. Immediately after step back to your original distance from your dog and their bowl. Consistency is key here. Every day have a goal of moving forward one step.
If you are able to stand two feet away after placing a treat for ten meals in a row, your dog is ready to move on to the next stage.
Stage 3: Staying Close & Communicating. This stage is designed to introduce close contact and talking to you dog while they eat. When your dog is eating, stand close to them and give them a treat.
Speak to your dog in a conversational tone e.g. “What’re you eating? Is it nice?”. The turn and walk away from your dog. Repeat this step every few seconds.
If your dog can remain relaxed while eating for ten or more meals in a row, you can move on to the next stage of this training process.
Stage 4: Try Hand Feeding Your Dog. This stage is designed to show your dog that you are not a threat to them or their food.
Calmly walk towards your dog,, speaking to them in a conversational tone (similar to the last stage.).
Stand next to their bowl, holding your hand out with a treat to your dog. Instead of placing the treat in their bowl, encourage your dog to take the treat out of your hand.
Once you’ve done this, turn and walk away from the,. This will show your dog that you are not interested in their food, hopefully you’re walking away will drive this understand home.
Each day, try and bend down further, until your hand is right next to their bowl as your dog takes the treat. After ten meals in a relaxed manner, the next step can be made.
Stage 5: Tough Your Dogs Bowl But Take Nothing. This stage is similar to the previous one, but this time stay near your dog once you’ve given them their treat.
Again, speak to your pooch in a casual tone and offer the treat with one hand. With your other hand, touch their bowl. Importantly, don’t take any food from it. This will help your dog become comfortable with your close presence during mealtimes.
If your dog remains relaxed while eating for ten or more meals in a row, move on to the next phase of training.
Stage 6: Lift Your Dogs Bowl When Giving a Treat. This is a very important stage, designed to establish trust. You’ll be lifting their bowl when giving them their treat.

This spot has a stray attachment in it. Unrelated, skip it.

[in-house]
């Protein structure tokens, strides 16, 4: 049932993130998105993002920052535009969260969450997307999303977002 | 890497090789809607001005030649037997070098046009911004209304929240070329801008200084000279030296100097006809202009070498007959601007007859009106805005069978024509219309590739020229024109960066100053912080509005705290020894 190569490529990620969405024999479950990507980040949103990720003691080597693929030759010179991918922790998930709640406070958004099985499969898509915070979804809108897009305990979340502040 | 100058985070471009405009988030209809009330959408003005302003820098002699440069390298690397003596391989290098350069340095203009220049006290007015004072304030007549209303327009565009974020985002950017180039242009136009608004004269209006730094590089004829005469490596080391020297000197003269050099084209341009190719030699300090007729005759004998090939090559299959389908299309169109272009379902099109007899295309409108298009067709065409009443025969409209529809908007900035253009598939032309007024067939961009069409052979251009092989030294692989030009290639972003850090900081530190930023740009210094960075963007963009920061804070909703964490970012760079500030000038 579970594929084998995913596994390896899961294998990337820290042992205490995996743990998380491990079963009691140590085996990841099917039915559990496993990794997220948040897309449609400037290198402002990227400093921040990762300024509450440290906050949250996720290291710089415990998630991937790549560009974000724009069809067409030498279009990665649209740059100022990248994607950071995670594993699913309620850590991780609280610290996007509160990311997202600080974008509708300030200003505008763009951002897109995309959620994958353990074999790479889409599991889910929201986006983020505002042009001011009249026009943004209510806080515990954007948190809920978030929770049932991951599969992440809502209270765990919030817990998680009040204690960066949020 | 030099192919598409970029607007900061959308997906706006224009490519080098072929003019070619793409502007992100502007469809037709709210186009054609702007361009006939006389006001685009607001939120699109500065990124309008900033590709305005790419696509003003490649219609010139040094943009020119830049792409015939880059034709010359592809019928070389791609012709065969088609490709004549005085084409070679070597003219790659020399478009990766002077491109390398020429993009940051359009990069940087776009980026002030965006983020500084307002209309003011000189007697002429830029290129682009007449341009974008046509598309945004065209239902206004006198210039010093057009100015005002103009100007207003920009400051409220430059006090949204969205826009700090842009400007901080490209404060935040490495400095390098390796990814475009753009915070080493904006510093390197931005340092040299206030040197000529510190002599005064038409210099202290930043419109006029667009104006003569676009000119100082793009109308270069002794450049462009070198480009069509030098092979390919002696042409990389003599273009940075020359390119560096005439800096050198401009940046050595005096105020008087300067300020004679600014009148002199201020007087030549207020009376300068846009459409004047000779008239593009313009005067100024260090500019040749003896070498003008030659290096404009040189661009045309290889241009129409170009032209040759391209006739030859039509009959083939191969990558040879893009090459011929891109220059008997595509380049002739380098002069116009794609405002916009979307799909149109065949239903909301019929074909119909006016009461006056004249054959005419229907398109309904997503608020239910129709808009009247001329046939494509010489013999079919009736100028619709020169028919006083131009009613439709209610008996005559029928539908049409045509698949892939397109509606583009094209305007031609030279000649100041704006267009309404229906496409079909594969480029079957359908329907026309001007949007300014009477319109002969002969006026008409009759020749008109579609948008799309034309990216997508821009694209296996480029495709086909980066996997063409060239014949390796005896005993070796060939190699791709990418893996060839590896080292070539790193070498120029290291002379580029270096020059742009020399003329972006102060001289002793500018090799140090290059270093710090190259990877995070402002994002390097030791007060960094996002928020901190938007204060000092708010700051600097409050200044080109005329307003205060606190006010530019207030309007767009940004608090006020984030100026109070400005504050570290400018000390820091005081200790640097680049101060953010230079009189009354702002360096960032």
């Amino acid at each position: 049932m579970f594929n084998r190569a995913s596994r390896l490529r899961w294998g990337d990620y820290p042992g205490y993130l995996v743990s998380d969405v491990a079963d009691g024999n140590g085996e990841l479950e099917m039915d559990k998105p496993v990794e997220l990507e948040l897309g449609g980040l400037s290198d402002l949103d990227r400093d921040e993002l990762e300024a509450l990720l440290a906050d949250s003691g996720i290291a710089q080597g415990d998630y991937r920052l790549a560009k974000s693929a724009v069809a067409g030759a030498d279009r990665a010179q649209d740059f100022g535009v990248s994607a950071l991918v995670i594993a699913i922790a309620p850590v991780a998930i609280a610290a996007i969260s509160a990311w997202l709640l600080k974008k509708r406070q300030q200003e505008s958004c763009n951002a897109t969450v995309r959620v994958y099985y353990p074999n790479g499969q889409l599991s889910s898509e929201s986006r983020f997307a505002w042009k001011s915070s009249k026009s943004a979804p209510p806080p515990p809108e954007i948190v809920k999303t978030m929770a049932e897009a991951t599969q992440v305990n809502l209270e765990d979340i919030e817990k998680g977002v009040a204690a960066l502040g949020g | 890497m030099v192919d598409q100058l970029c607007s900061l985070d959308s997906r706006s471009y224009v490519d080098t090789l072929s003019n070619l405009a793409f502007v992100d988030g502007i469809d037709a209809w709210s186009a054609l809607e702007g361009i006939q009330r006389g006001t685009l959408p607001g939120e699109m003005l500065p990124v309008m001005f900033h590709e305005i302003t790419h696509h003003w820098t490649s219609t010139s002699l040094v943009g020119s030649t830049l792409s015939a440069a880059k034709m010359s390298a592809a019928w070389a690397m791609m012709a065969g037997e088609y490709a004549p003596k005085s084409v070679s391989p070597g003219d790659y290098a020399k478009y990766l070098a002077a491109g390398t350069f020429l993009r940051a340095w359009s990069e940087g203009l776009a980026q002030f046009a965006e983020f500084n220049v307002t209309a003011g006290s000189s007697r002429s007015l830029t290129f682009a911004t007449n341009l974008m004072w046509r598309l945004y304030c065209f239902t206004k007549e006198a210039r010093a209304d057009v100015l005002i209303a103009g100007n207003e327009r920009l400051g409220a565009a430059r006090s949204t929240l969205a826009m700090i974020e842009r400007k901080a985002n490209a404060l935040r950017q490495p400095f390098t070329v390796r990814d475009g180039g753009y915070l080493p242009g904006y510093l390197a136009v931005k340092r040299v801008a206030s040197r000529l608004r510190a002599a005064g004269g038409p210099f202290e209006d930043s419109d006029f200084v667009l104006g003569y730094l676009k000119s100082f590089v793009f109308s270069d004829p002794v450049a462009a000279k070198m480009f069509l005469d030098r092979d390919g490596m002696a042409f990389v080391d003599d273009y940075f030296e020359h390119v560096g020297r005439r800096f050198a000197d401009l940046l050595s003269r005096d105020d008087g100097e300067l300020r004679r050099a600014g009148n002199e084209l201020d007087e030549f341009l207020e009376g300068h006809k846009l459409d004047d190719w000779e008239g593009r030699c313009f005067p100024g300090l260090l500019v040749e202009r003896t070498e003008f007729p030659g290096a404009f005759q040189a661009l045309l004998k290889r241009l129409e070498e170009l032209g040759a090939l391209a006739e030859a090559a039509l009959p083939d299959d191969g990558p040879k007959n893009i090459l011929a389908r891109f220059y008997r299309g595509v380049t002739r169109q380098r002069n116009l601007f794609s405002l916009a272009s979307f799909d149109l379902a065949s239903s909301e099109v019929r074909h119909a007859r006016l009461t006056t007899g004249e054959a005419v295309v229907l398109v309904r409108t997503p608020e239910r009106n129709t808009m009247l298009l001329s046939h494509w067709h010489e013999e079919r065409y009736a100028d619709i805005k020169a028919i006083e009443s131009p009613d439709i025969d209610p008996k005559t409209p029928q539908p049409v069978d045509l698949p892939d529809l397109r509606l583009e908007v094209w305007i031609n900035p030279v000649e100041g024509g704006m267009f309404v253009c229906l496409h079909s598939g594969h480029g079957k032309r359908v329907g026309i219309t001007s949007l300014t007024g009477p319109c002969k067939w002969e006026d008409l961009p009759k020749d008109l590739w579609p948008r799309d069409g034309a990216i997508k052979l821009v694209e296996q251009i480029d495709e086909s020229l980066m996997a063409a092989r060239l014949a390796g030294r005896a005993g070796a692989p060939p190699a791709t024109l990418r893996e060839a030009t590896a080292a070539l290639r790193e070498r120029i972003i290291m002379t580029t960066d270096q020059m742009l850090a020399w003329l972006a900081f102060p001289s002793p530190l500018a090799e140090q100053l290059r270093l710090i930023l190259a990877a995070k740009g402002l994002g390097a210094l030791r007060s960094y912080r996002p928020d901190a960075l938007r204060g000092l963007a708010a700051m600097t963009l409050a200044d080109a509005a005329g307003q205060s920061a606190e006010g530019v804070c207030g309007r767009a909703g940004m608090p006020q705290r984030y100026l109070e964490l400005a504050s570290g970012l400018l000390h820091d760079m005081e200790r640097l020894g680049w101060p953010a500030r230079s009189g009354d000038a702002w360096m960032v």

In a calm voice, talk to your dog as you pick up their food bowl. Only lift it 6-12 inches from the ground to begin with, add the treat and set the bowl back down.
Each day aim to lift their bowl higher until you can place it on a table to prepare the treat. Repeat this sequence until you are able to walk a short distance away and are able to place the bowl back in the same place from which you picked it up.
This will establish trust between you and your dog, and they should become fully comfortable eating around you by the end of this step.
Stage 7: Repeat This Process With Each Member Of The Family. The final stage is to repeat stages 1-6 with every member of your household. As your dog become comfortable with each person being near then when they eat, their food aggression behaviours should decline or stop completely.
Note: While your pup may be comfortable eating around you, they may not be around other family members or guests that visit your home. In this case, try creating a safe environment for your pup to eat. This includes separate bowls for each pet, separating them at mealtimes, or providing a gated area.
Your dog is a hungry one, and usually just wants to feel comfortable when enjoying a meal. If your efforts are not working, you can always consult your vet or a local trainer for advice.
Please do bear in mind that everything in this post is strictly advisory and has been gathered from various reputable sources from the internet. We’re not vets, and you should always seek professional advice if you ever have concerns.